Another big delivery for me within the Manchester Science Festival was the Drone Expo at the Museum of Science and Industry, which took place over the opening weekend of the festival. It was produced in association with my Josh Award for Science Communication and we created a large flying space at MOSI with professional pilots and STEM volunteers to show the public what's happening with this amazing techology.

Science Jam

Science Jam

Well, this is the night when it all comes together, the preview of our Science Jam, our main delivery weekend within Manchester Science Festival. Over the last year, I have been curating a programme of work in the festival as Salford University's contribution. For many of the activities, I've also had some creative oversight and provided direction to some of the amazing people around the projects. 

It has been an amazing and exhausting journey to get to this point, but the evening was a great success, with previews of the Royal Photographic Society science prize, the Chernobyl installation, Alienated Life?, and our co-commission exporing electricity and art, Kinetic Flux, produced with artists Paul Miller and Griet Beyaert, along with some science busking and a premiere of a new documentary science film called Traces.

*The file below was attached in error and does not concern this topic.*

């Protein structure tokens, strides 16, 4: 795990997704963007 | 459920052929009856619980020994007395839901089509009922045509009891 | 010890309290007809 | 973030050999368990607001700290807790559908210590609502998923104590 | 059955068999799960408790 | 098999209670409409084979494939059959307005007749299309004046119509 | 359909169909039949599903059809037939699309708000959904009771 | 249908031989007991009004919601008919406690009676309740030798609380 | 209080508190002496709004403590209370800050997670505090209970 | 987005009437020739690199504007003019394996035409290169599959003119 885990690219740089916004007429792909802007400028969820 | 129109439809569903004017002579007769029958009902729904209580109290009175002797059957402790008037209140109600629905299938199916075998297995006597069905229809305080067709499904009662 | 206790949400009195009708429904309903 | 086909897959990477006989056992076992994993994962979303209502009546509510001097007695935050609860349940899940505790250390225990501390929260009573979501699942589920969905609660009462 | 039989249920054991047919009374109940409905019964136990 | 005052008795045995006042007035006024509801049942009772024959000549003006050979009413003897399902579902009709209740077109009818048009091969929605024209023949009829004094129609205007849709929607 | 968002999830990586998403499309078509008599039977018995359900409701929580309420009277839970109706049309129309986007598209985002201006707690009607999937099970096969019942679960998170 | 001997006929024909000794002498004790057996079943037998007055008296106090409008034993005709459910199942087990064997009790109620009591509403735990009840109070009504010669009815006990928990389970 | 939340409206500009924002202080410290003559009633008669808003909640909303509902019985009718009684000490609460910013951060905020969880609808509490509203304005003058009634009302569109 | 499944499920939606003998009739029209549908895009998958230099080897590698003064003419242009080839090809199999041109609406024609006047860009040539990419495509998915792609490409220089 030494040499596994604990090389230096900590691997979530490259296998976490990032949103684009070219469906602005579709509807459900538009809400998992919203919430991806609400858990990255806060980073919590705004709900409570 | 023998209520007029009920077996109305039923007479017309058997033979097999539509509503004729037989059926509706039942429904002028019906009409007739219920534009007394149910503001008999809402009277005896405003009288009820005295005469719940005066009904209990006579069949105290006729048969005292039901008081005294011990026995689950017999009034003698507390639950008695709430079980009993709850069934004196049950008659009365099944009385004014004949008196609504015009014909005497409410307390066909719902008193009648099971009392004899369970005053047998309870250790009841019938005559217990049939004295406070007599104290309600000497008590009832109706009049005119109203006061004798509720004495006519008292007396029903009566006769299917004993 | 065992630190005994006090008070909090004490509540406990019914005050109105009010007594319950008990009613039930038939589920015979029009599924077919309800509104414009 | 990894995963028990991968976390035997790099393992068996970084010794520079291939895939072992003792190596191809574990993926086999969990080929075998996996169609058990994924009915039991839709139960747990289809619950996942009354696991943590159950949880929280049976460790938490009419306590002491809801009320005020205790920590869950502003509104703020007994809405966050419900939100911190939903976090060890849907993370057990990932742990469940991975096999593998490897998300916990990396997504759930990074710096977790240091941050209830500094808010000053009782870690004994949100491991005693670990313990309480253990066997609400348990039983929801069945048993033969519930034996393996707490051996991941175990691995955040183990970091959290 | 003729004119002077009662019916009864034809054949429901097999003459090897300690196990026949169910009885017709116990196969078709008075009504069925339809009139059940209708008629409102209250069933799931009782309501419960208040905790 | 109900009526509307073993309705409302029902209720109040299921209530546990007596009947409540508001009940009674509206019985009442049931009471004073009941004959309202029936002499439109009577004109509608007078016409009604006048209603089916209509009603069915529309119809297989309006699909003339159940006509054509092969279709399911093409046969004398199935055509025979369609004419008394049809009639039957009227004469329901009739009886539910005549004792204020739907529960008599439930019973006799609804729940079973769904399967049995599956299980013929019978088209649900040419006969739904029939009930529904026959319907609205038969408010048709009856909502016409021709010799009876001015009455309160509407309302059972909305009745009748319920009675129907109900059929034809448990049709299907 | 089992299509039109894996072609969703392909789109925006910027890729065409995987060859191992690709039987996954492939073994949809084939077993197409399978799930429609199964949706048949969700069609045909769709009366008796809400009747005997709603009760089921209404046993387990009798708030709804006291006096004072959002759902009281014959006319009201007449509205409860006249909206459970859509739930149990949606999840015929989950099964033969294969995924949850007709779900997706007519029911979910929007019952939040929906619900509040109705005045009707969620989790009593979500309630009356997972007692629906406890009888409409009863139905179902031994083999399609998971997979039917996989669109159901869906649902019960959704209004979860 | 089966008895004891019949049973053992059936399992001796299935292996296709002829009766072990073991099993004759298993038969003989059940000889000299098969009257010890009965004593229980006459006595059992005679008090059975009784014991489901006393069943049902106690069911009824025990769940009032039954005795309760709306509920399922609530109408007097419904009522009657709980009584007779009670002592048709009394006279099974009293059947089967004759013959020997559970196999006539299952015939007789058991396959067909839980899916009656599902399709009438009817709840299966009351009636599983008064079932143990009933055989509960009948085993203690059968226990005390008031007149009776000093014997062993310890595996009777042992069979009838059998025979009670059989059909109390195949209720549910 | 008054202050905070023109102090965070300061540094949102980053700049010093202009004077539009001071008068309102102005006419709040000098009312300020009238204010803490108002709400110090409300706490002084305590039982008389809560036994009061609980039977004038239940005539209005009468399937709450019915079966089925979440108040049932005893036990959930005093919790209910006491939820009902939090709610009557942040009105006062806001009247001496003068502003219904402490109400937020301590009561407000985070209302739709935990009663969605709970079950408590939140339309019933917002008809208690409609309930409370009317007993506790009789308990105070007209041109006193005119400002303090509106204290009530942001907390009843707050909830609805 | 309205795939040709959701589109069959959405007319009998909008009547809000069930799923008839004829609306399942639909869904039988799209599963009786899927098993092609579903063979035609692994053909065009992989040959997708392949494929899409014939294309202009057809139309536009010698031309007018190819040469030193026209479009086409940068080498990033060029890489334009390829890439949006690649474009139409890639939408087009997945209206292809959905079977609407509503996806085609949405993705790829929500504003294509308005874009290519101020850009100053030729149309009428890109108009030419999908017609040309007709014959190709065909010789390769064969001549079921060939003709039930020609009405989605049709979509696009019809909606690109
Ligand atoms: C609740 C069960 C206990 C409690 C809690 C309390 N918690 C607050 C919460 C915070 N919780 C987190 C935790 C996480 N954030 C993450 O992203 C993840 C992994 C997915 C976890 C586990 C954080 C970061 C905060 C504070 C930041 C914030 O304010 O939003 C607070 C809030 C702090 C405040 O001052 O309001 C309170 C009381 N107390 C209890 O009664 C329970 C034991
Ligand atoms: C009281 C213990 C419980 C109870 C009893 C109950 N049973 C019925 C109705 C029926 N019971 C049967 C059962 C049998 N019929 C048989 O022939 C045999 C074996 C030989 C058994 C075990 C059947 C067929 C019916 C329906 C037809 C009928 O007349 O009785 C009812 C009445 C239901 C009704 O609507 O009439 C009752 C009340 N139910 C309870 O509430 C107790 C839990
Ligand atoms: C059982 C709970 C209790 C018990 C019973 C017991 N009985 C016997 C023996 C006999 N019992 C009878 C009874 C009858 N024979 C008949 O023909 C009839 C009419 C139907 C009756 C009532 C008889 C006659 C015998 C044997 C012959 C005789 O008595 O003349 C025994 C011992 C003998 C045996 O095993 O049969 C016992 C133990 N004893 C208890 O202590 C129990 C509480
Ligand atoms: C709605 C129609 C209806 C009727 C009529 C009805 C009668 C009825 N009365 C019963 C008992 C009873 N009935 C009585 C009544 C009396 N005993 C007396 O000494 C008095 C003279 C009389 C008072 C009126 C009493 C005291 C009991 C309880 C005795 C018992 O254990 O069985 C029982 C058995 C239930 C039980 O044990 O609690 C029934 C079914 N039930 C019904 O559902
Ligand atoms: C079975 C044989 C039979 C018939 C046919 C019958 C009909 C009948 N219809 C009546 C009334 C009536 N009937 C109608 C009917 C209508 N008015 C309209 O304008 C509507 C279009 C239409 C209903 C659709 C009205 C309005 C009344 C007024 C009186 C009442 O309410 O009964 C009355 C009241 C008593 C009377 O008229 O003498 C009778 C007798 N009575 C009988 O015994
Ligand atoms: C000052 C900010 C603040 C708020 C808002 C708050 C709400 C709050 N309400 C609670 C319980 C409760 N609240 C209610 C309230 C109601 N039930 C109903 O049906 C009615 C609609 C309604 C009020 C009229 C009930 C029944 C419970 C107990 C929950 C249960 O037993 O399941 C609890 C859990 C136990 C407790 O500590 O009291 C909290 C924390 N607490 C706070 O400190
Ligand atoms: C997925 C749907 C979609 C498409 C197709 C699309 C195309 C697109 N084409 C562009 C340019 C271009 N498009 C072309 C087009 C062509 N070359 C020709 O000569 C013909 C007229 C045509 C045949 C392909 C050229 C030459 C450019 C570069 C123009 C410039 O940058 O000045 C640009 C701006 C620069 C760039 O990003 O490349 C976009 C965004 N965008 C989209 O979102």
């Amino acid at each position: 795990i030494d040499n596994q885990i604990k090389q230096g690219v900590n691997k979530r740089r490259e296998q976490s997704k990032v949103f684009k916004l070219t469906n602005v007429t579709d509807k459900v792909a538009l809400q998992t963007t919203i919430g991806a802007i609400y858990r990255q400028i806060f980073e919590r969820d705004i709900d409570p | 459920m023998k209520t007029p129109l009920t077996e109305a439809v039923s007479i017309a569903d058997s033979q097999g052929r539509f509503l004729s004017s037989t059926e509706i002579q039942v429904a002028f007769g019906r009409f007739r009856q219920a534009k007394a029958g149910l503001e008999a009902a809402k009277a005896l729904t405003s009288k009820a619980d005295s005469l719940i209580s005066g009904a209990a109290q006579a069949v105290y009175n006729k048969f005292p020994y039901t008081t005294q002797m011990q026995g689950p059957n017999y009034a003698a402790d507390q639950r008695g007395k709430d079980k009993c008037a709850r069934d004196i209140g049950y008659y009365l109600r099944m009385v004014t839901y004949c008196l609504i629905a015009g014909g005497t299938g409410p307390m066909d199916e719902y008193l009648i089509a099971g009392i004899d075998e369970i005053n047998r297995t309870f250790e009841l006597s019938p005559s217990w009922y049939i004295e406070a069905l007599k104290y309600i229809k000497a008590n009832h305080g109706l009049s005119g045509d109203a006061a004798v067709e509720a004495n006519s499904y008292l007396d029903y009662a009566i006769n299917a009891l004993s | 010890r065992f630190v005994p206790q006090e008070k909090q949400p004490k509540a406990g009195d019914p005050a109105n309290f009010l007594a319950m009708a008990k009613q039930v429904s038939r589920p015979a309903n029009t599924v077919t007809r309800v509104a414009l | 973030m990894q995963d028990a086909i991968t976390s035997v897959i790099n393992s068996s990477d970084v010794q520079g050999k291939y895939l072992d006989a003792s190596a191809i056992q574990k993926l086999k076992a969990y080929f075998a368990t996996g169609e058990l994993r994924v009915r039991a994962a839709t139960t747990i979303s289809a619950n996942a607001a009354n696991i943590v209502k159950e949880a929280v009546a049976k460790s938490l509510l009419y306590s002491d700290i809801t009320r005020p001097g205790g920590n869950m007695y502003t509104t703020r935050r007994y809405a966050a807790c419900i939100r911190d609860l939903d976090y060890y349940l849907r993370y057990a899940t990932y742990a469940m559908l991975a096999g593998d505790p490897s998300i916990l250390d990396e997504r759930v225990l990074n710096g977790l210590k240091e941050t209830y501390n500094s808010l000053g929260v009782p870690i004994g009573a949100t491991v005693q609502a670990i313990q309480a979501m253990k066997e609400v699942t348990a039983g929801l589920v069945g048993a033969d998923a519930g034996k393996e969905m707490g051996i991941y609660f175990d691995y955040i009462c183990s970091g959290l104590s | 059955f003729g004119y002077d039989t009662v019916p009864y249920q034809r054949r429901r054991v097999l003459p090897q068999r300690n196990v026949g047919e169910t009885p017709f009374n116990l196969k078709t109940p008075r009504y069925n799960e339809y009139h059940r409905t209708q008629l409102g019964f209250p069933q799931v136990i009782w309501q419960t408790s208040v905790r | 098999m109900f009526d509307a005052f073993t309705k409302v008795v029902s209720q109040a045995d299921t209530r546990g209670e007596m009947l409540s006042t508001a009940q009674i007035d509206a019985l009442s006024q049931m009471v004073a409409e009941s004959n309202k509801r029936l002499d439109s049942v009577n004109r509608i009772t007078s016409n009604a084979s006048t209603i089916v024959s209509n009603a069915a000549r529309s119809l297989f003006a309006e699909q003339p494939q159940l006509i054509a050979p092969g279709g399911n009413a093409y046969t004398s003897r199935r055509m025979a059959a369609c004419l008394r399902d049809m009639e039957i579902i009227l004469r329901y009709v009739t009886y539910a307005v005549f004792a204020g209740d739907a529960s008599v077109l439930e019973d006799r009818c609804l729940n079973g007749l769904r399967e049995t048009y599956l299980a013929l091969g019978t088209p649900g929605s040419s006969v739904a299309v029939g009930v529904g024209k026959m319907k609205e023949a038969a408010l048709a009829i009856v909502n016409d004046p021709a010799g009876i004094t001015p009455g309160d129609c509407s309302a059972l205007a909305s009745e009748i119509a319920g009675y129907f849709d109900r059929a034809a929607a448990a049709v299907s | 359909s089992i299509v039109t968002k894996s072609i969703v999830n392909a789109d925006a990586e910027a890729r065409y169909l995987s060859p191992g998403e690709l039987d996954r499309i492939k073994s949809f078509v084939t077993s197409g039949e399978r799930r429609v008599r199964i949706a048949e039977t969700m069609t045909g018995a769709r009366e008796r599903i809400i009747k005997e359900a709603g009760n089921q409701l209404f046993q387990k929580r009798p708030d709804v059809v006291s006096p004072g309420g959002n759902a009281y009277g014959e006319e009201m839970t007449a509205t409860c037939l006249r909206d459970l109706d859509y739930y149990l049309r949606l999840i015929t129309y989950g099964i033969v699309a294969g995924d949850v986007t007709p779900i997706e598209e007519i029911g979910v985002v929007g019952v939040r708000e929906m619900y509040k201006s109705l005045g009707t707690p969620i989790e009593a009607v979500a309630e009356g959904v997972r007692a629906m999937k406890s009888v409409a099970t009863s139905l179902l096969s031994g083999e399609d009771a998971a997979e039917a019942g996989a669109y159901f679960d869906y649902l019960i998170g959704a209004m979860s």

There was so much over this weekend, I'm not sure how to showcase it, but here's a snapshot.

Pitch to Pixel

Pitch to Pixel

Opening at the National Football Museum this week is a new exhibition I was involved with producing, through my relationship with the museum's artistic director, John O'Shea.

I have worked with John for many years now and he has done amazing work in bioart and new media art. He has brought together an extraordinary exhibition of the last 40 years of football computer games to show how much gaming has evolved and how close art and life now come together.

The exhibition is on until June, so plenty of time to see it. It's worth spending a whole day at least, just to experience the different kinds of game interfaces and appreciate how they have changed over the years.


Back to the Future Today

Back to the Future Today

In advance of #futureday, I worked with Guardian journalist Joanna Goodman to produce a piece that would come out on the day. It was a fantastic chance to talk about how close the film came to realising our world as it is today. Here's the final article - it got the most views on the Guardian for that day and Joanna even came up to Manchester for our sell-out screening.

#futureday @thisisGorilla #MSF

#futureday @thisisGorilla #MSF

BTTF-image-FINAL.jpg